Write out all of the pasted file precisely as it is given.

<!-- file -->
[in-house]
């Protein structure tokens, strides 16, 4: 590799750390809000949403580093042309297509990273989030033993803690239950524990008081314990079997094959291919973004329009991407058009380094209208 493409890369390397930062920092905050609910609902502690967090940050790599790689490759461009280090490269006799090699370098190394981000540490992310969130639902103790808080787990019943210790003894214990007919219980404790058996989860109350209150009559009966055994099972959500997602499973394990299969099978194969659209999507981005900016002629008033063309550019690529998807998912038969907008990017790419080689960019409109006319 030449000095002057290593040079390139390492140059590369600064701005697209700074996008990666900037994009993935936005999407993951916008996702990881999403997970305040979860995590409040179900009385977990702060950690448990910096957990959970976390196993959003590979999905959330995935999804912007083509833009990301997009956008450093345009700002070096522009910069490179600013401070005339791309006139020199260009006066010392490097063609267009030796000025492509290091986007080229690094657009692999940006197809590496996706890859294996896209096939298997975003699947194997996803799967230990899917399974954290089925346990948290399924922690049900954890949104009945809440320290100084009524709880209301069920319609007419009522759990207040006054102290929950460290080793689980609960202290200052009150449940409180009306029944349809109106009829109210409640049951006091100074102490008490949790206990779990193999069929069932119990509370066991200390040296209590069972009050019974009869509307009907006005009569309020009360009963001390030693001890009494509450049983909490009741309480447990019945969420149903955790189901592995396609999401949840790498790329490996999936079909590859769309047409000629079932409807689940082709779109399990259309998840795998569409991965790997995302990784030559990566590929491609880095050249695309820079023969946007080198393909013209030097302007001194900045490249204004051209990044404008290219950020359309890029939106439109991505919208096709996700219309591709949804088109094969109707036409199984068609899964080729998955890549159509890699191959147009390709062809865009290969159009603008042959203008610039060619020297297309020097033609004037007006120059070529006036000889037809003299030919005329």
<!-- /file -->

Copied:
[in-house]
């Protein structure tokens, strides 16, 4: 590799750390809000949403580093042309297509990273989030033993803690239950524990008081314990079997094959291919973004329009991407058009380094209208 493409890369390397930062920092905050609910609902502690967090940050790599790689490759461009280090490269006799090699370098190394981000540490992310969130639902103790808080787990019943210790003894214990007919219980404790058996989860109350209150009559009966055994099972959500997602499973394990299969099978194969659209999507981005900016002629008033063309550019690529998807998912038969907008990017790419080689960019409109006319 030449000095002057290593040079390139390492140059590369600064701005697209700074996008990666900037994009993935936005999407993951916008996702990881999403997970305040979860995590409040179900009385977990702060950690448990910096957990959970976390196993959003590979999905959330995935999804912007083509833009990301997009956008450093345009700002070096522009910069490179600013401070005339791309006139020199260009006066010392490097063609267009030796000025492509290091986007080229690094657009692999940006197809590496996706890859294996896209096939298997975003699947194997996803799967230990899917399974954290089925346990948290399924922690049900954890949104009945809440320290100084009524709880209301069920319609007419009522759990207040006054102290929950460290080793689980609960202290200052009150449940409180009306029944349809109106009829109210409640049951006091100074102490008490949790206990779990193999069929069932119990509370066991200390040296209590069972009050019974009869509307009907006005009569309020009360009963001390030693001890009494509450049983909490009741309480447990019945969420149903955790189901592995396609999401949840790498790329490996999936079909590859769309047409000629079932409807689940082709779109399990259309998840795998569409991965790997995302990784030559990566590929491609880095050249695309820079023969946007080198393909013209030097302007001194900045490249204004051209990044404008290219950020359309890029939106439109991505919208096709996700219309591709949804088109094969109707036409199984068609899964080729998955890549159509890699191959147009390709062809865009290969159009603008042959203008610039060619020297297309020097033609004037007006120059070529006036000889037809003299030919005329």